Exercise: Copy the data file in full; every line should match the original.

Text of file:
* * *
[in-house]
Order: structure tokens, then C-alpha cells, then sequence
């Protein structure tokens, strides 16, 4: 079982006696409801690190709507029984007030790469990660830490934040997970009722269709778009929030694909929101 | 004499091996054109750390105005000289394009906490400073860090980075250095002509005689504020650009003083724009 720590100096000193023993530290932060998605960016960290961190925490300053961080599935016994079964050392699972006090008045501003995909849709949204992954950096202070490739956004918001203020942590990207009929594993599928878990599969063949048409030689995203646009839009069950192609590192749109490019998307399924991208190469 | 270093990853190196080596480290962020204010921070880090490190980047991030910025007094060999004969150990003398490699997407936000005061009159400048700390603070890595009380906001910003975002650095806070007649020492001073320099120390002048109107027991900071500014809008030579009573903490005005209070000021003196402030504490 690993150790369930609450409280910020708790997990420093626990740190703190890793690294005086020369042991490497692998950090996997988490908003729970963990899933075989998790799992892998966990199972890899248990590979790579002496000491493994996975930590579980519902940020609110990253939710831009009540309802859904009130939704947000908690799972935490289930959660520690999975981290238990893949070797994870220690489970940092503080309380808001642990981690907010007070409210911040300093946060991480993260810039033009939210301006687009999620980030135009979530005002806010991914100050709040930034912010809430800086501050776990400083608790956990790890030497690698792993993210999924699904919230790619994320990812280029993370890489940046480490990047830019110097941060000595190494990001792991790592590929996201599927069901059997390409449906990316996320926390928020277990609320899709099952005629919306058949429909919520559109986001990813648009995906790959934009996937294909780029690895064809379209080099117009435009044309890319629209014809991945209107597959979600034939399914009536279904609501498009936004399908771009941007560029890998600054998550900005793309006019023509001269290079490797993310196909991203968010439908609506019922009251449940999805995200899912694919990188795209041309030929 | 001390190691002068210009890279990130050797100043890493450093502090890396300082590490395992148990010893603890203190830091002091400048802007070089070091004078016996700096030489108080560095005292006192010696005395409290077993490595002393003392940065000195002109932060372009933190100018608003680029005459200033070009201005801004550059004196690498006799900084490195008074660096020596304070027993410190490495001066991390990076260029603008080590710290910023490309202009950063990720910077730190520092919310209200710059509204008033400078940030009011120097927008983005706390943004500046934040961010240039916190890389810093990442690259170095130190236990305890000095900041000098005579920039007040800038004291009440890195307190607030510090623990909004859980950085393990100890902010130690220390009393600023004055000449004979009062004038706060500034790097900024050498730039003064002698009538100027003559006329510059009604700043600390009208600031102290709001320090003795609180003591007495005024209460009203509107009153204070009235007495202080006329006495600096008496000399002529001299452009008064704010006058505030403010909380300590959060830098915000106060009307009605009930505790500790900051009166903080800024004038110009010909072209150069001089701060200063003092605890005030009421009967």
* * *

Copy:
[in-house]
Order: structure tokens, then C-alpha cells, then sequence
């Protein structure tokens, strides 16, 4: 079982006696409801690190709507029984007030790469990660830490934040997970009722269709778009929030694909929101 | 004499091996054109750390105005000289394009906490400073860090980075250095002509005689504020650009003083724009 720590100096000193023993530290932060998605960016960290961190925490300053961080599935016994079964050392699972006090008045501003995909849709949204992954950096202070490739956004918001203020942590990207009929594993599928878990599969063949048409030689995203646009839009069950192609590192749109490019998307399924991208190469 | 270093990853190196080596480290962020204010921070880090490190980047991030910025007094060999004969150990003398490699997407936000005061009159400048700390603070890595009380906001910003975002650095806070007649020492001073320099120390002048109107027991900071500014809008030579009573903490005005209070000021003196402030504490 690993150790369930609450409280910020708790997990420093626990740190703190890793690294005086020369042991490497692998950090996997988490908003729970963990899933075989998790799992892998966990199972890899248990590979790579002496000491493994996975930590579980519902940020609110990253939710831009009540309802859904009130939704947000908690799972935490289930959660520690999975981290238990893949070797994870220690489970940092503080309380808001642990981690907010007070409210911040300093946060991480993260810039033009939210301006687009999620980030135009979530005002806010991914100050709040930034912010809430800086501050776990400083608790956990790890030497690698792993993210999924699904919230790619994320990812280029993370890489940046480490990047830019110097941060000595190494990001792991790592590929996201599927069901059997390409449906990316996320926390928020277990609320899709099952005629919306058949429909919520559109986001990813648009995906790959934009996937294909780029690895064809379209080099117009435009044309890319629209014809991945209107597959979600034939399914009536279904609501498009936004399908771009941007560029890998600054998550900005793309006019023509001269290079490797993310196909991203968010439908609506019922009251449940999805995200899912694919990188795209041309030929 | 001390190691002068210009890279990130050797100043890493450093502090890396300082590490395992148990010893603890203190830091002091400048802007070089070091004078016996700096030489108080560095005292006192010696005395409290077993490595002393003392940065000195002109932060372009933190100018608003680029005459200033070009201005801004550059004196690498006799900084490195008074660096020596304070027993410190490495001066991390990076260029603008080590710290910023490309202009950063990720910077730190520092919310209200710059509204008033400078940030009011120097927008983005706390943004500046934040961010240039916190890389810093990442690259170095130190236990305890000095900041000098005579920039007040800038004291009440890195307190607030510090623990909004859980950085393990100890902010130690220390009393600023004055000449004979009062004038706060500034790097900024050498730039003064002698009538100027003559006329510059009604700043600390009208600031102290709001320090003795609180003591007495005024209460009203509107009153204070009235007495202080006329006495600096008496000399002529001299452009008064704010006058505030403010909380300590959060830098915000106060009307009605009930505790500790900051009166903080800024004038110009010909072209150069001089701060200063003092605890005030009421009967």